With the idea in mind that we might need to die for each other, it’s no stretch to say that living the Christian life requires us to take risks. We should never be foolish with our lives, but it’s possible our lives could be endangered as we work on behalf of our savior and the world around us. It takes spiritual courage not to pull away when such risks arise.

In my opinion, American Christians can be a little short on this kind of courage, in part because we are so affluent compared to the rest of the world. When you have stuff, you get used to guarding your stuff from others who might want it.

Our concern for our stuff makes our tolerance for risky interactions with others low. I’m generalizing, of course, but I feel comfortable that I just described our group average, and I acknowledge I often am more a part of the problem than the solution. A risk-averse people have difficulty solving many of the social problems around them simply because they cannot, as a group, step up and do the hard work that has to be done.

For an example, let’s look at helping the homeless. This kind of hospitality ministry invites us to make sacrifices in our own lives so we can dramatically impact the lives of others. Individually, some Christians go so far as to maintain “Elisha rooms,” creating simple spaces for people in need. (The Bible story behind the name is in 2 Kings 4:8-17.)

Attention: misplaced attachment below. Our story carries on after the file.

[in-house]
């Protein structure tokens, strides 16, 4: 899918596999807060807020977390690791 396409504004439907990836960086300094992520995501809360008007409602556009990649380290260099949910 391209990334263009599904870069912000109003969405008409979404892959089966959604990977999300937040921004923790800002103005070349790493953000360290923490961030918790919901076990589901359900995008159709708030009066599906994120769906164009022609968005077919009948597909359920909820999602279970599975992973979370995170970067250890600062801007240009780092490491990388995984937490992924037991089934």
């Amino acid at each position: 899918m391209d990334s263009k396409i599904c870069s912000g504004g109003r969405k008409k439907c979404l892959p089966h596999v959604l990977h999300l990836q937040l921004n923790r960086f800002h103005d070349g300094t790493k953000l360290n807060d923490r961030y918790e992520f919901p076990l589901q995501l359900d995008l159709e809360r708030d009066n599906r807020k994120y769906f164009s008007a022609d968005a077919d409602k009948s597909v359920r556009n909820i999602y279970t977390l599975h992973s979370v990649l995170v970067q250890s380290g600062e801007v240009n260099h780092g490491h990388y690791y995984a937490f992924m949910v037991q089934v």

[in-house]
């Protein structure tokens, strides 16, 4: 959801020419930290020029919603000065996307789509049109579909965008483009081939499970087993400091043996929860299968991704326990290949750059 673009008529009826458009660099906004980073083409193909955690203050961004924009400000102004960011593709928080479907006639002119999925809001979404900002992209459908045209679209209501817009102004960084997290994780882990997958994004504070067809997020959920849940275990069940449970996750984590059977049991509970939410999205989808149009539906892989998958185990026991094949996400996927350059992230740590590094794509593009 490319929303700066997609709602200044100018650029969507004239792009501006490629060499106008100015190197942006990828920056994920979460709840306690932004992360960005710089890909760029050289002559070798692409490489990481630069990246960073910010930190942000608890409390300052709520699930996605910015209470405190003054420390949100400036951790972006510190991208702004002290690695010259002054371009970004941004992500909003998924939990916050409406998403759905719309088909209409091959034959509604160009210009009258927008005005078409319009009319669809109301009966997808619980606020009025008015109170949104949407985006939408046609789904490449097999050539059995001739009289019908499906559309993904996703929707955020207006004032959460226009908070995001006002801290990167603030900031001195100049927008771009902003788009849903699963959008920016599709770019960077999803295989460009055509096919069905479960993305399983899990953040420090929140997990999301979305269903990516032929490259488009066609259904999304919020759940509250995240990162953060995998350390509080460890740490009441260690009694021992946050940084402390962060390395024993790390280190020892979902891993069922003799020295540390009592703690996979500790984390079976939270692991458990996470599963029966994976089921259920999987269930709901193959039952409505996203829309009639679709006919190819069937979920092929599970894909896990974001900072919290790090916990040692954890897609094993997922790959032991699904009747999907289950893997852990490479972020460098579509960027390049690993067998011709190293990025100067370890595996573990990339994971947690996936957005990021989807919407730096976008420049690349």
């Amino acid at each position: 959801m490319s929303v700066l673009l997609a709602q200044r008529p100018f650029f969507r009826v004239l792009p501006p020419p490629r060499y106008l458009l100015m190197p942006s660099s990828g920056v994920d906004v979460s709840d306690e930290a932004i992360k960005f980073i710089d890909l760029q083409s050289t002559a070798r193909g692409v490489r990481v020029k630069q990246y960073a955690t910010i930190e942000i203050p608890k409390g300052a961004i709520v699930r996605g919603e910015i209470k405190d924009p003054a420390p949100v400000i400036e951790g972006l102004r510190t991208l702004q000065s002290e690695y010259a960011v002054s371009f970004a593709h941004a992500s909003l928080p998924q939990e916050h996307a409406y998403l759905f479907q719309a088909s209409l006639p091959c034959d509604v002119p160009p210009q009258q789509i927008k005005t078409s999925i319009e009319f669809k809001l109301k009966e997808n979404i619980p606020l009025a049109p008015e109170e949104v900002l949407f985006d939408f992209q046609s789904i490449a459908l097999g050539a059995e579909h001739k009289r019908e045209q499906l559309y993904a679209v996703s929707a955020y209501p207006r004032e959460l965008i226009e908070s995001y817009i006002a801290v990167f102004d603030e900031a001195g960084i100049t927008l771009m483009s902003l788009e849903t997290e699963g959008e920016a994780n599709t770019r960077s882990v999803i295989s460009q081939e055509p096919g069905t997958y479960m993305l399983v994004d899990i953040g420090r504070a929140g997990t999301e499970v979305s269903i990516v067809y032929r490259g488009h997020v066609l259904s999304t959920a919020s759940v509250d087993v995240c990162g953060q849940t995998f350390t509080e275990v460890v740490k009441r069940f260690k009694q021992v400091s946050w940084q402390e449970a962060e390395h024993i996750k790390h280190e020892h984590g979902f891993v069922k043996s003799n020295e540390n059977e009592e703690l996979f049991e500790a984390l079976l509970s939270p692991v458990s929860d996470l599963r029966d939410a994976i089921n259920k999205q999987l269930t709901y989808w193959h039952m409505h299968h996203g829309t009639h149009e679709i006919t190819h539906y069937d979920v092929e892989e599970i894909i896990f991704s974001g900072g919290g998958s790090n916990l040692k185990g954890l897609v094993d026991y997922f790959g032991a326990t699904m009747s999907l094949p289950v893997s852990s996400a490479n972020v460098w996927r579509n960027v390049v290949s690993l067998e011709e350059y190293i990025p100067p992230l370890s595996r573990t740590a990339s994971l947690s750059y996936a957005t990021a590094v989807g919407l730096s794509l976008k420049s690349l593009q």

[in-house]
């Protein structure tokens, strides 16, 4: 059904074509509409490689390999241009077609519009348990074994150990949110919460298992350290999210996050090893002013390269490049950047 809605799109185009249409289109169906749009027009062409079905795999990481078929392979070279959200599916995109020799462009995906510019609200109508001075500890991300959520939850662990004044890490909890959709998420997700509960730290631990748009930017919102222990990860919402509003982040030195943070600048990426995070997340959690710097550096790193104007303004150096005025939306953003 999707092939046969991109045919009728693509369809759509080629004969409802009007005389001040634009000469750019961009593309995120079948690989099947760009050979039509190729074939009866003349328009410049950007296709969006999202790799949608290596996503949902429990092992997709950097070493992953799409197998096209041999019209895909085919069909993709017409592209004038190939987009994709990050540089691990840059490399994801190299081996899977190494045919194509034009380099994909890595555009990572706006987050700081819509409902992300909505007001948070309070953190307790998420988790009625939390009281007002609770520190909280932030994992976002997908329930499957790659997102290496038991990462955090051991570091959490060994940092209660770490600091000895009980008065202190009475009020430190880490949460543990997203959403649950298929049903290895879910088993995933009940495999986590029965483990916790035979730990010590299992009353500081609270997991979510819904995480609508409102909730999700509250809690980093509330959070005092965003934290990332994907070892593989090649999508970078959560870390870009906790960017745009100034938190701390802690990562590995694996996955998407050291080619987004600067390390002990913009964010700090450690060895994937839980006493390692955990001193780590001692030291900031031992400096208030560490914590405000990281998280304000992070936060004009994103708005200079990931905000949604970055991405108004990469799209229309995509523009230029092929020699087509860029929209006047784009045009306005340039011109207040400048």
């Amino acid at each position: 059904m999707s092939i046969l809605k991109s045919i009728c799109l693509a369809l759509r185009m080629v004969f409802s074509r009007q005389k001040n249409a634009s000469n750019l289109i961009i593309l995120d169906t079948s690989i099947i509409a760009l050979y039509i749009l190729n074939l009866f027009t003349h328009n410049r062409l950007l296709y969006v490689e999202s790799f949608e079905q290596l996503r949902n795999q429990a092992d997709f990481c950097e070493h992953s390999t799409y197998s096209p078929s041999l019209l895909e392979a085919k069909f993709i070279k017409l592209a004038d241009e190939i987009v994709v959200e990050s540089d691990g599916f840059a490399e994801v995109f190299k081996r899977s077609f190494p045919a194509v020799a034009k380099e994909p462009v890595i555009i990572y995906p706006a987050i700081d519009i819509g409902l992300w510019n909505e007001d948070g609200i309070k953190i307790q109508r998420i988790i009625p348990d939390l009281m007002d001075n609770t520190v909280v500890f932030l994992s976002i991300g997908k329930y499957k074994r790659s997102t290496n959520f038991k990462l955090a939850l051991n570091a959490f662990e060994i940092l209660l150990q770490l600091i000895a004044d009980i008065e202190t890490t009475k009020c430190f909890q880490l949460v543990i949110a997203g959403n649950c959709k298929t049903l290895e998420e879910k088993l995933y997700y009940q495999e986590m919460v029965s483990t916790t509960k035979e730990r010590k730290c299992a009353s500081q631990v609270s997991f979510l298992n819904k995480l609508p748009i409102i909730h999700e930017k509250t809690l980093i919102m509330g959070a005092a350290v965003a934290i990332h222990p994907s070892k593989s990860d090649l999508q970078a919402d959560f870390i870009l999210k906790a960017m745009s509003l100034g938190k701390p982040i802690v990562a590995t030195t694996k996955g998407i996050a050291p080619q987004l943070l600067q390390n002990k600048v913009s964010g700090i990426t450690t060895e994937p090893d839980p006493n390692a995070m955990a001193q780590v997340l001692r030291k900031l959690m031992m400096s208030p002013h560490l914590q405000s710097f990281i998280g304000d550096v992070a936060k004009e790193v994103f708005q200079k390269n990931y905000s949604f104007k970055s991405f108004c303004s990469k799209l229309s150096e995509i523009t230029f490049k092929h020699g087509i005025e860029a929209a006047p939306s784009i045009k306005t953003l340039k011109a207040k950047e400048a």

Again, there is risk, particularly when we engage with people we don’t know that well, and with risk comes fear. But when we dwell in a Holy Spirit-inspired community, we can help each other with hospitality, reducing risk and fear.

Sometimes the solution is as simple as modifying our church spaces with hospitality in mind. At my first appointment out of seminary, the church was expanding its facilities. The church leaders plopped the blueprints down in front of me one day and asked if I had any input.

“Just one,” I said. “Maybe a shower somewhere? Then if people in the community have an emergency, we could use the building for short-term housing.”

The church members liked the idea so much they put in two shower facilities. They now regularly house and feed homeless guests through a program providing temporary help to displaced families.